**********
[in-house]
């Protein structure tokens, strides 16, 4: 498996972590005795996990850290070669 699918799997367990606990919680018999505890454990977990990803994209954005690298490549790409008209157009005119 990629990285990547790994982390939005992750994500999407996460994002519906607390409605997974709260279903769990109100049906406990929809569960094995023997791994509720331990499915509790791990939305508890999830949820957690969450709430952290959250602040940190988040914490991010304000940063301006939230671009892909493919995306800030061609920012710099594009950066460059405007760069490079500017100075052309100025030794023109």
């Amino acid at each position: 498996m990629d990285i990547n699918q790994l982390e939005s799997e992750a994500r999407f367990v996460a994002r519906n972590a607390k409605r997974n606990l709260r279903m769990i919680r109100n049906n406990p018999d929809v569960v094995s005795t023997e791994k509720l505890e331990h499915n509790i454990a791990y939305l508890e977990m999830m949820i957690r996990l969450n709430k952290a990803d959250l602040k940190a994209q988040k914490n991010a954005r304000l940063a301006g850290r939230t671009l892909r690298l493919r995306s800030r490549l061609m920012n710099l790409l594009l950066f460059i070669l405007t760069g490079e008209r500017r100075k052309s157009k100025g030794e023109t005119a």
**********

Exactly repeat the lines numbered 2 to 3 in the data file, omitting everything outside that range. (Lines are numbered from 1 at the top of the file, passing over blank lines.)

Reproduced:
């Protein structure tokens, strides 16, 4: 498996972590005795996990850290070669 699918799997367990606990919680018999505890454990977990990803994209954005690298490549790409008209157009005119 990629990285990547790994982390939005992750994500999407996460994002519906607390409605997974709260279903769990109100049906406990929809569960094995023997791994509720331990499915509790791990939305508890999830949820957690969450709430952290959250602040940190988040914490991010304000940063301006939230671009892909493919995306800030061609920012710099594009950066460059405007760069490079500017100075052309100025030794023109």
């Amino acid at each position: 498996m990629d990285i990547n699918q790994l982390e939005s799997e992750a994500r999407f367990v996460a994002r519906n972590a607390k409605r997974n606990l709260r279903m769990i919680r109100n049906n406990p018999d929809v569960v094995s005795t023997e791994k509720l505890e331990h499915n509790i454990a791990y939305l508890e977990m999830m949820i957690r996990l969450n709430k952290a990803d959250l602040k940190a994209q988040k914490n991010a954005r304000l940063a301006g850290r939230t671009l892909r690298l493919r995306s800030r490549l061609m920012n710099l790409l594009l950066f460059i070669l405007t760069g490079e008209r500017r100075k052309s157009k100025g030794e023109t005119a």